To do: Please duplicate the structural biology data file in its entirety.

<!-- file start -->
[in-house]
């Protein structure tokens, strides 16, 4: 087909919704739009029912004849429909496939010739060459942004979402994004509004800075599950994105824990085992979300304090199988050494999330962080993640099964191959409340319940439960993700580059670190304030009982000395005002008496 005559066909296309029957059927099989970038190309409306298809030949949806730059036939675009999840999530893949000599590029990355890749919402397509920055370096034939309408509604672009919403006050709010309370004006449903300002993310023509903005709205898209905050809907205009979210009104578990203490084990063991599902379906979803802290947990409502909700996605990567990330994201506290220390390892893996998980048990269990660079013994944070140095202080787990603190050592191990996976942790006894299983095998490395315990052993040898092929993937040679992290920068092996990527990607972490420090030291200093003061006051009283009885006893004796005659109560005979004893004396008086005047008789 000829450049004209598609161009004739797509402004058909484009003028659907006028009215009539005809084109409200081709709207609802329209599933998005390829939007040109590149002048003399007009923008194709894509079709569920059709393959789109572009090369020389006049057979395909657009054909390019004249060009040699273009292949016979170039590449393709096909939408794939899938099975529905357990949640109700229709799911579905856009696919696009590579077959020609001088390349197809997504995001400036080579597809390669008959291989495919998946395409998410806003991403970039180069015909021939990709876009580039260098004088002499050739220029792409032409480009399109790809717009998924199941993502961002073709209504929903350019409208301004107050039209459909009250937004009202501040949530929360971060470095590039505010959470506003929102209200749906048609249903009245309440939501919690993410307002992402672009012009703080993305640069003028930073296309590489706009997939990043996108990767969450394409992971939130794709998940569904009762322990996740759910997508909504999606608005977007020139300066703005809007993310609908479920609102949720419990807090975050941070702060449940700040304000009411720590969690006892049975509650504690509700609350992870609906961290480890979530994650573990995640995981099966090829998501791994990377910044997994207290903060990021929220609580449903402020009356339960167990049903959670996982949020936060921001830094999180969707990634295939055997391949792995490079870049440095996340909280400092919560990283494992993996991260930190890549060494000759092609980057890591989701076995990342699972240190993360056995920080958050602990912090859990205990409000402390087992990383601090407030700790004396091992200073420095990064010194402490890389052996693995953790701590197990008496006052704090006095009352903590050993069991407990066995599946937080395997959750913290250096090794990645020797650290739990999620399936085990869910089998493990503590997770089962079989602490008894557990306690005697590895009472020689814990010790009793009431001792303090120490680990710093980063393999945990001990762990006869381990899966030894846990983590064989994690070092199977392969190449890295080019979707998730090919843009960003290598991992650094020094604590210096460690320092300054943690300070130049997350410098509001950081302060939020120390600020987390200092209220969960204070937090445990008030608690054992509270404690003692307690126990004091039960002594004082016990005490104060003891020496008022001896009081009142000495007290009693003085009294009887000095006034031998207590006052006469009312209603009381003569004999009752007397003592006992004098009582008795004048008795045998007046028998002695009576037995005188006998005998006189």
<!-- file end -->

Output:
[in-house]
């Protein structure tokens, strides 16, 4: 087909919704739009029912004849429909496939010739060459942004979402994004509004800075599950994105824990085992979300304090199988050494999330962080993640099964191959409340319940439960993700580059670190304030009982000395005002008496 005559066909296309029957059927099989970038190309409306298809030949949806730059036939675009999840999530893949000599590029990355890749919402397509920055370096034939309408509604672009919403006050709010309370004006449903300002993310023509903005709205898209905050809907205009979210009104578990203490084990063991599902379906979803802290947990409502909700996605990567990330994201506290220390390892893996998980048990269990660079013994944070140095202080787990603190050592191990996976942790006894299983095998490395315990052993040898092929993937040679992290920068092996990527990607972490420090030291200093003061006051009283009885006893004796005659109560005979004893004396008086005047008789 000829450049004209598609161009004739797509402004058909484009003028659907006028009215009539005809084109409200081709709207609802329209599933998005390829939007040109590149002048003399007009923008194709894509079709569920059709393959789109572009090369020389006049057979395909657009054909390019004249060009040699273009292949016979170039590449393709096909939408794939899938099975529905357990949640109700229709799911579905856009696919696009590579077959020609001088390349197809997504995001400036080579597809390669008959291989495919998946395409998410806003991403970039180069015909021939990709876009580039260098004088002499050739220029792409032409480009399109790809717009998924199941993502961002073709209504929903350019409208301004107050039209459909009250937004009202501040949530929360971060470095590039505010959470506003929102209200749906048609249903009245309440939501919690993410307002992402672009012009703080993305640069003028930073296309590489706009997939990043996108990767969450394409992971939130794709998940569904009762322990996740759910997508909504999606608005977007020139300066703005809007993310609908479920609102949720419990807090975050941070702060449940700040304000009411720590969690006892049975509650504690509700609350992870609906961290480890979530994650573990995640995981099966090829998501791994990377910044997994207290903060990021929220609580449903402020009356339960167990049903959670996982949020936060921001830094999180969707990634295939055997391949792995490079870049440095996340909280400092919560990283494992993996991260930190890549060494000759092609980057890591989701076995990342699972240190993360056995920080958050602990912090859990205990409000402390087992990383601090407030700790004396091992200073420095990064010194402490890389052996693995953790701590197990008496006052704090006095009352903590050993069991407990066995599946937080395997959750913290250096090794990645020797650290739990999620399936085990869910089998493990503590997770089962079989602490008894557990306690005697590895009472020689814990010790009793009431001792303090120490680990710093980063393999945990001990762990006869381990899966030894846990983590064989994690070092199977392969190449890295080019979707998730090919843009960003290598991992650094020094604590210096460690320092300054943690300070130049997350410098509001950081302060939020120390600020987390200092209220969960204070937090445990008030608690054992509270404690003692307690126990004091039960002594004082016990005490104060003891020496008022001896009081009142000495007290009693003085009294009887000095006034031998207590006052006469009312209603009381003569004999009752007397003592006992004098009582008795004048008795045998007046028998002695009576037995005188006998005998006189």